Background: Child-protection workers are at elevated risk for secondary traumatization. However, research in the area of secondary traumatization has been hampered by two major obstacles: the use of measures that have unclear or inadequate psychometric properties and equivocal findings on the degree of associated functional impairment.
Objective: To assess the relationship between secondary traumatization and burnout using exploratory structural equation modelling (ESEM) and to assess the relationship between secondary traumatization and functional impairment.
Methods: A survey of Danish child-protection workers was conducted through the Danish Children Centres (N = 667). Secondary traumatization was measured using the Professional Quality of Life-5 (ProQoL-5) and burnout using the Oldenburg Burnout Inventory.
Results: A three-factor ESEM model provided the best fit to the data, reflecting factors consistent with the structure of secondary traumatization and burnout. The factors were differentially related to trauma-related and organizational variables in ways consistent with existing evidence. All factors were significantly related to functional impairment.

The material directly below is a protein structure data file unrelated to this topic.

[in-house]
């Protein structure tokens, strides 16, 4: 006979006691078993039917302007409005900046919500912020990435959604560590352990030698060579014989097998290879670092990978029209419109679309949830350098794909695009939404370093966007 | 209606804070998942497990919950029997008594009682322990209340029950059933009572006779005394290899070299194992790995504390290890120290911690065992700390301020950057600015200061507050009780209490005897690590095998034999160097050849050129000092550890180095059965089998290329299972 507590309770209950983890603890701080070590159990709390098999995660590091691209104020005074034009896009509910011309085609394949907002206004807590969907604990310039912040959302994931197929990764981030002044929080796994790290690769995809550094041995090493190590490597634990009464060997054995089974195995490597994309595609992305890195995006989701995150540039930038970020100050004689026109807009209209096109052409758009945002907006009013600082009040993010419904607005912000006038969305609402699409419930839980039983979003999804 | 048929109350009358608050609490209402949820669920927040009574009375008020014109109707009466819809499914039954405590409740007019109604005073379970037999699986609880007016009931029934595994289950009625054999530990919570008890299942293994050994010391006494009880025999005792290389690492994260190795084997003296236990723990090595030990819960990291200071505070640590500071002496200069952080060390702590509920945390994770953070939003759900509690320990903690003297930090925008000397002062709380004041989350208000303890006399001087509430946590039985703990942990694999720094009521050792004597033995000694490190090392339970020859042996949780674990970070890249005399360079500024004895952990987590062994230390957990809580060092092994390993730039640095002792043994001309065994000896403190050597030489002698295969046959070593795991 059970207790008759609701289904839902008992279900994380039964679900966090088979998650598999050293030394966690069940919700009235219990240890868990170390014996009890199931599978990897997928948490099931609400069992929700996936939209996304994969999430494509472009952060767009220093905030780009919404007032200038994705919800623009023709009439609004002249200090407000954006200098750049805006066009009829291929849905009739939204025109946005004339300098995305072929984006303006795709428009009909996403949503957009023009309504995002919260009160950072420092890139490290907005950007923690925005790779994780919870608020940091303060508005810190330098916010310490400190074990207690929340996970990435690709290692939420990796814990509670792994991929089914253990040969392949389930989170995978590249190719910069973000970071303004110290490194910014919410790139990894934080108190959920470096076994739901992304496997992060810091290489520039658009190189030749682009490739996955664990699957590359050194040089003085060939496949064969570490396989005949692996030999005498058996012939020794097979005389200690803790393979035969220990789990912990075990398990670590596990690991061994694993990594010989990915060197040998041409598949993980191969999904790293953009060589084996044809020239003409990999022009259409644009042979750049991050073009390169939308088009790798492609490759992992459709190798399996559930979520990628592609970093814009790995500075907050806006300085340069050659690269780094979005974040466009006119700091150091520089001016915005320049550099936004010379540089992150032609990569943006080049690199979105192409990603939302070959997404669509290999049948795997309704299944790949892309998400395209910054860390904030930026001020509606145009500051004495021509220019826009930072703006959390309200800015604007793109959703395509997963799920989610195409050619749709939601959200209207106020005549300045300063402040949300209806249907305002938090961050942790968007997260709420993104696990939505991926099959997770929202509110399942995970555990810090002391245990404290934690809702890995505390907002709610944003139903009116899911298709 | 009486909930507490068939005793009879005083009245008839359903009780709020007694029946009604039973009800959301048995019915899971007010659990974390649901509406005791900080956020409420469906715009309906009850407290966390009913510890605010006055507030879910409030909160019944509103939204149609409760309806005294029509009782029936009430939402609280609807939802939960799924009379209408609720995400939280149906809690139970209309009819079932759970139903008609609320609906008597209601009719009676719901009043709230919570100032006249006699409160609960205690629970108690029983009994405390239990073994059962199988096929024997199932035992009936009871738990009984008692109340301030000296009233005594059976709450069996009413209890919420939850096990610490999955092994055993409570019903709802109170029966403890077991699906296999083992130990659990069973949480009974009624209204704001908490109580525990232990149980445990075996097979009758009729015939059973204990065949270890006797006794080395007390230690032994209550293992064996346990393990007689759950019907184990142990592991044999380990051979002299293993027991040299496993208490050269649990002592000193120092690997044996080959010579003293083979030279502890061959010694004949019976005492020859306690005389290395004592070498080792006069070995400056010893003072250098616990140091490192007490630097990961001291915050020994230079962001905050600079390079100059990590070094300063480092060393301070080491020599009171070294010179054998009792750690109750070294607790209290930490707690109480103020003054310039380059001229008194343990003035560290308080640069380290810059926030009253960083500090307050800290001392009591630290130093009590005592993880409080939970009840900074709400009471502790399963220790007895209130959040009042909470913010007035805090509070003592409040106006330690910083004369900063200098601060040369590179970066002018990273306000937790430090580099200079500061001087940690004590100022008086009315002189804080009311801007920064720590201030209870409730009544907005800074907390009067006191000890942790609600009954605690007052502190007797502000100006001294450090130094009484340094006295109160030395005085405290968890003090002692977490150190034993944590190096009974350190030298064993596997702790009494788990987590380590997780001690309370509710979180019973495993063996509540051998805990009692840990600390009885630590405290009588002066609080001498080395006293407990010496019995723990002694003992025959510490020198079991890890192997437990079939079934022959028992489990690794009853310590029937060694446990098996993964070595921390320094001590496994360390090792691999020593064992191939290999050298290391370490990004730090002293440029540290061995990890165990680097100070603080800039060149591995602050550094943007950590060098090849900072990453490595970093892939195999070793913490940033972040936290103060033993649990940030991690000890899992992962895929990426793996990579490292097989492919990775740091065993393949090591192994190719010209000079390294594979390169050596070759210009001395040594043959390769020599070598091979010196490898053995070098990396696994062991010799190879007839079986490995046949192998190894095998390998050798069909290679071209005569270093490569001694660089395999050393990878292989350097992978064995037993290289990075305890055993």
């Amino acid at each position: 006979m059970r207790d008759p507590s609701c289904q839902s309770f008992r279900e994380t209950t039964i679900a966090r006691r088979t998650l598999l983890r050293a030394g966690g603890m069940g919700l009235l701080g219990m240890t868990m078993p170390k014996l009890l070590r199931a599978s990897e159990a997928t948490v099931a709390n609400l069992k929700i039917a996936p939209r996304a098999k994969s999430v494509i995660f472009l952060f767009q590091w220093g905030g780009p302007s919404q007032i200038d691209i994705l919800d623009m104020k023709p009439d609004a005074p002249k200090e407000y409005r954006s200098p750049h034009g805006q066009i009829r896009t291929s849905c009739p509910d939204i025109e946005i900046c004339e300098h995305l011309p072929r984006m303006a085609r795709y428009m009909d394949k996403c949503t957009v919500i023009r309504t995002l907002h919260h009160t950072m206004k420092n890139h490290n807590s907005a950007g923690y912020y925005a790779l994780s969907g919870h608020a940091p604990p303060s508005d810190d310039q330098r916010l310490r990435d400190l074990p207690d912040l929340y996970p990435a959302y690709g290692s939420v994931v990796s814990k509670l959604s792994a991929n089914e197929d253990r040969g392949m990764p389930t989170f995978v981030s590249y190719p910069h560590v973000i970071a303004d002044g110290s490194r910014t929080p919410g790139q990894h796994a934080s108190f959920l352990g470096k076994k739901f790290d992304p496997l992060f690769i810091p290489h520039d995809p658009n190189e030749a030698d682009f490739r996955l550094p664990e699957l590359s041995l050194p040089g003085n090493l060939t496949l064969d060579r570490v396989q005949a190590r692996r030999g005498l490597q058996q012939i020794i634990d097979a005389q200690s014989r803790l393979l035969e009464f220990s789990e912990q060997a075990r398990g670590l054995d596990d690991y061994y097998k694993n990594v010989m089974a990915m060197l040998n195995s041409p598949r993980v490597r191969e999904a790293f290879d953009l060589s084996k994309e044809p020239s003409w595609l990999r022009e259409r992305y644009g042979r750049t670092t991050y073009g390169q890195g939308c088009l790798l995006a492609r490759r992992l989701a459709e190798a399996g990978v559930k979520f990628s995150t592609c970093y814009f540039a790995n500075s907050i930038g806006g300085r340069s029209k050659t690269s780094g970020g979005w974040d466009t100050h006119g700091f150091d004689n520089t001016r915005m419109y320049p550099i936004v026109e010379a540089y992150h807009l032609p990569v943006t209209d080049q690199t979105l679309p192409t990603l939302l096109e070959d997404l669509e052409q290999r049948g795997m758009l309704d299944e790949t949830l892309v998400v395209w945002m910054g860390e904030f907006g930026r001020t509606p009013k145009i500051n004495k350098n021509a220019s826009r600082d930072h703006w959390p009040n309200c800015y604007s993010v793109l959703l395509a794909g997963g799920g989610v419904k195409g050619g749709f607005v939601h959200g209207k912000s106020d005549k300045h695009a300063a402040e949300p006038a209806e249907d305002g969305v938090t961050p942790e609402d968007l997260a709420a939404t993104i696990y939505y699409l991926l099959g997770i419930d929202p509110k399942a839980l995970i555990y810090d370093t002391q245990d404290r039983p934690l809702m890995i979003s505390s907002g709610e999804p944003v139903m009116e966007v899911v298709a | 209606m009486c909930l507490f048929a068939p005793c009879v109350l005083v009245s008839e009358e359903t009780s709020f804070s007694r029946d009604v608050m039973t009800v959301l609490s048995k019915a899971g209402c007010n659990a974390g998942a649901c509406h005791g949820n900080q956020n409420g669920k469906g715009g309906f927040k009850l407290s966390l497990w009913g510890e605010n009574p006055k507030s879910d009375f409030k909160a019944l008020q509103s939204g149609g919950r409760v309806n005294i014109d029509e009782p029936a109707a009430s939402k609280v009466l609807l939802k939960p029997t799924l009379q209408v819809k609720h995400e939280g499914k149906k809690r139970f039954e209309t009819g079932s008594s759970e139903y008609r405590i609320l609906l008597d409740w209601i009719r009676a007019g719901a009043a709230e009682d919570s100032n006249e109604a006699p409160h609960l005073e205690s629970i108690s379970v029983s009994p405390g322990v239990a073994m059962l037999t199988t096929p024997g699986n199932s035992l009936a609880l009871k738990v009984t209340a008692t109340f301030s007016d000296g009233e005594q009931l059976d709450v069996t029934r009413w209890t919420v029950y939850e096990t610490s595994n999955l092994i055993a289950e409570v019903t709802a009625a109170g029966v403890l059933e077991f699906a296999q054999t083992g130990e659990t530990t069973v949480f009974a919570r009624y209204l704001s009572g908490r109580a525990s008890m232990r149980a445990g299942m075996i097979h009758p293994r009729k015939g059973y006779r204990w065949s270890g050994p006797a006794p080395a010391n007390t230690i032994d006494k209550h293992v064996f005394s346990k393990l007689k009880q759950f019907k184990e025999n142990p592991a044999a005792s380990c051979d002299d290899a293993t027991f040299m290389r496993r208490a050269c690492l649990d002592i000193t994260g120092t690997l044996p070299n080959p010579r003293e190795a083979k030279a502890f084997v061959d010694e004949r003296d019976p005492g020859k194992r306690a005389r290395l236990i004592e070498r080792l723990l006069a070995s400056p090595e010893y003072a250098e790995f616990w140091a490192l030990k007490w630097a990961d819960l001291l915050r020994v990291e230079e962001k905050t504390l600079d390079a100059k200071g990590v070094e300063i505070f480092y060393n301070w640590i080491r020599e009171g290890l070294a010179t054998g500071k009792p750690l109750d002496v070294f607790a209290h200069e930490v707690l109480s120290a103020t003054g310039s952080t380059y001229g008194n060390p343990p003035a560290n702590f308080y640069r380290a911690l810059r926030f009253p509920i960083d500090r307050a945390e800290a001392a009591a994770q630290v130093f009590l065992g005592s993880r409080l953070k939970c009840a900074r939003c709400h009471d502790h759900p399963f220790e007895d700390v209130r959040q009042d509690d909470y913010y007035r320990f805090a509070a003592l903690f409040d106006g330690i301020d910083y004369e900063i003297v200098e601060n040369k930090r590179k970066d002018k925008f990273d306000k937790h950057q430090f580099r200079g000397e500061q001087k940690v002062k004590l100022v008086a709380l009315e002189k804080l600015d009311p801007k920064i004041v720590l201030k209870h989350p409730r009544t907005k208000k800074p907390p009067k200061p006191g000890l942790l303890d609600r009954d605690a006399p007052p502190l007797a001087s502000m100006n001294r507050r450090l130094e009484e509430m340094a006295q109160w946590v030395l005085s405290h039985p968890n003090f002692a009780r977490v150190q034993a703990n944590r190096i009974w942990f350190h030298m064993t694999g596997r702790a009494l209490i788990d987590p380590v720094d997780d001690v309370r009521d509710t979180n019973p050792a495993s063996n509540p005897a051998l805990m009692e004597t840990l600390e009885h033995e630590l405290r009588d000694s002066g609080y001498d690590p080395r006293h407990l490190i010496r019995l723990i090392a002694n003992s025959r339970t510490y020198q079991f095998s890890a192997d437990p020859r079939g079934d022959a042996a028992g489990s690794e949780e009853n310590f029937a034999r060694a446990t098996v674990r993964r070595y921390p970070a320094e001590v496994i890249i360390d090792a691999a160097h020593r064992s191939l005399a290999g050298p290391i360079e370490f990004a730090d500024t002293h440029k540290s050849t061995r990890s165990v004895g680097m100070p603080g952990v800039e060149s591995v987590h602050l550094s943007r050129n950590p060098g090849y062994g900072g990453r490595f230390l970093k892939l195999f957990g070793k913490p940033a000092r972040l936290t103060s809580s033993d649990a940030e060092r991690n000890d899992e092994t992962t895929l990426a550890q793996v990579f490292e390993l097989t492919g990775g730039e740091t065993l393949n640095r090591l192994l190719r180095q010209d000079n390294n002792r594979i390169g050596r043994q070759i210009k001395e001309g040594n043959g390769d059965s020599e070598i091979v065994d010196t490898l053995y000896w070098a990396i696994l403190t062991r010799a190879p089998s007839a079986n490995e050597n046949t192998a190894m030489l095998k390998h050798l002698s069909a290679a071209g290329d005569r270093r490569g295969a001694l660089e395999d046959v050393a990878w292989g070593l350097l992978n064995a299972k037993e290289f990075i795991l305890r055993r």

Conclusion: The findings supported the discriminant validity of secondary traumatization and burnout while highlighting methodological issues around the current use of sum-score approaches to investigating secondary traumatization. The current study supported the clinical relevance of secondary traumatization by linking it explicitly to social and cognitive functional impairment.
Bibliographical noteFunding Information:
The authors would like to thank the European Union?s Horizon 2020 research and innovation programme for generous funding under the Marie Sk?odowska-Curie Actions, Grant Agreement No. 722523.
© 2020, © 2020 The Author(s). Published by Informa UK Limited, trading as Taylor & Francis Group.
- Secondary traumatisation
- child protection
- exploratory structural equation modelling
- discriminant validity
- functional impairment
- Secondary traumatization
- child welfare